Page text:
Jeff Alt wants to 'Get Your Kids Hiking'

Hiking expert Jeff Alt, his wife Beth, son William and daughter Madison enjoy hiking in Great Smoky Mountains National Park. Alt has written a book, ‘Get Your Kids Hiking,’ full of valuable information on how to encourage children to hit the trail, no matter how young they may be.

Take a hike.

That’s the message Jeff Alt wants families to take to heart all year long. The avid hiking expert, author and speaker provides seminars in and around national parks, including a January seminar in Pigeon Forge during Wilderness Wildlife Week, encouraging families to get off the couch and enjoy the wonders of the great outdoors.

His recent publication, “Get Your Kids Hiking! How to Start Them Young and Keep It Fun,” is an information-packed guide for getting started with children. Hiking has many benefits — relaxation, connecting with nature, keeping your body moving — but the most important thing he sees is that it brings families together. “You’re away from all the distractions so you can focus on each other,” Alt said.

Alt, of Cincinnati, Ohio, was inspired to write “Get Your Kids Hiking” as a way to give families a comprehensive guide on how to enjoy the outdoors with even the smallest children. He said via telephone interview, “I realized heading out to the Smokies and various parks that there’s a lot of folks trying to get their families out there but they are ill-equipped or taking them on a forced road march up the mountain, and the kids are not happy. I thought maybe I could help out here.”

Alt said he has been hiking since he was a boy. When he got married, he convinced his wife, Beth, to give hiking a try, and now they take to the trails as often as possible with their children. Their daughter, now 9, accompanied them on a hike across Ireland at 21 months of age, and their son, now 6, was taken on his first hike at 5 weeks.

Simple message

Alt said, “I started a program with park rangers in Shenandoah National Park where I would take my own kids with me and we would invite families to come. We’d do this walk-and-talk and we’d model how to let children lead you down the trail so they’re not chasing you. We started modeling these techniques. At the same time, we’d try various products out, bug spray, sunscreen. It was about five or six years’ worth of information compiled.”

People don’t want to see thick books. Instead, Alt said, “They want to get the information they need and then go do whatever. So, I tried to simplify my message. The book is laid out just like a pediatrician will tell a mom and dad, ‘at this age you need to do this.’ I tried to lay it out developmentally so you can go right to the chapter that applies to the kid you’re with.”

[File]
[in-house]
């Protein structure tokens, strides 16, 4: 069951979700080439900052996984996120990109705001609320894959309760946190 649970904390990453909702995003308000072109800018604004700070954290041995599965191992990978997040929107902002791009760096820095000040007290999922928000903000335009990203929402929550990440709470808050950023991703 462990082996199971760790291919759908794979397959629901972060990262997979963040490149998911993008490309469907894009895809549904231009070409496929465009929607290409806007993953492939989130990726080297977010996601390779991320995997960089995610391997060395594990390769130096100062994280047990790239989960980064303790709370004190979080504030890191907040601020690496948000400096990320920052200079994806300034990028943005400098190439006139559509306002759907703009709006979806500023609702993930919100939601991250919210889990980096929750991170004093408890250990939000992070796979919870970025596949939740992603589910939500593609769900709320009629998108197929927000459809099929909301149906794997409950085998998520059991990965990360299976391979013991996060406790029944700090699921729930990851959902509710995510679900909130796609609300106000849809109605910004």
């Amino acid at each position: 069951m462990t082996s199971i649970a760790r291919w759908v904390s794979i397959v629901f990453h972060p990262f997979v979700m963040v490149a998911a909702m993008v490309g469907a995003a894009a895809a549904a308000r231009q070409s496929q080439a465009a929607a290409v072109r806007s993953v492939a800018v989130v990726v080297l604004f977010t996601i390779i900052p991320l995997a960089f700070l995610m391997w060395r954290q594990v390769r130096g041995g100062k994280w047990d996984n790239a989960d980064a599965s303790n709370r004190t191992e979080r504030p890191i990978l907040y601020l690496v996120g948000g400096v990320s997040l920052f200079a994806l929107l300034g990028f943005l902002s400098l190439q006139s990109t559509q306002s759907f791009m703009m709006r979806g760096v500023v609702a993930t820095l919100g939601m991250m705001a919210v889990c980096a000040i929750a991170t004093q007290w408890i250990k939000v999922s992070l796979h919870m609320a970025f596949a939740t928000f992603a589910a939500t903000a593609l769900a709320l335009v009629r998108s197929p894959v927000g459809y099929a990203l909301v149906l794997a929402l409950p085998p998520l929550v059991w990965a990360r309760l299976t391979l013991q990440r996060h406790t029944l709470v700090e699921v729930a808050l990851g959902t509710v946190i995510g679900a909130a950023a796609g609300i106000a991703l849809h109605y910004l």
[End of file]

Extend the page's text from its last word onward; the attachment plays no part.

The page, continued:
The book is an excellent resource, well written and presented in a way that is easy for the reader to follow and implement. The author addresses a number of topics, based on the child’s age. One chapter is devoted to hiking with a child with disabilities because, as Alt said, there’s a place for everyone on the trail.

Walk for Sunshine

Alt’s book, “A Walk for Sunshine,” is the story of his journey on the Appalachian Trail, traveling 2,160 miles from Georgia to Maine over 147 days beginning on March 1, 1998. Alt said he decided to hike the AT not only for recreation but also as a fundraiser for Sunshine Inc. of Northwest Ohio, a home for individuals with developmental disabilities.

“My brother lives there, he has cerebral palsy,” Alt said. “They support more than 1,000 people with developmental disabilities. Initially, I was dedicating it to my brother and started raising funds to give back to them for what they do for my family. Then it became an annual event. Some volunteers helped me out and coordinated a walk the first year I was on the trail. Every year since then we’ve had a 5K walk and run that has grown to over 1,000 people coming out and walking and rolling with us. I host that every year.” More than $160,000 has been raised for the Sunshine Home.

Alt tells the stories of his adventures on the trail, the people he met and the insights he gained. He said, “It was the most awesome thing I’ve ever done. I had never been away from civilization for more than a couple of weeks camping, but after about 30 days out there, it hit me as how quiet the world really is. You don’t realize how many sounds you’re exposed to until you’re away from it for awhile. It was just amazing. You shed your schedule ... All you have to is walk, eat, drink and sleep.

“You start to think big. Your mind just starts free-flowing because you have time to think. It was just amazing, the most amazing thing I ever did.”

The book, released in 2009, has won six national awards including a Gold Medal in the Fore Word Book of the Year Awards.

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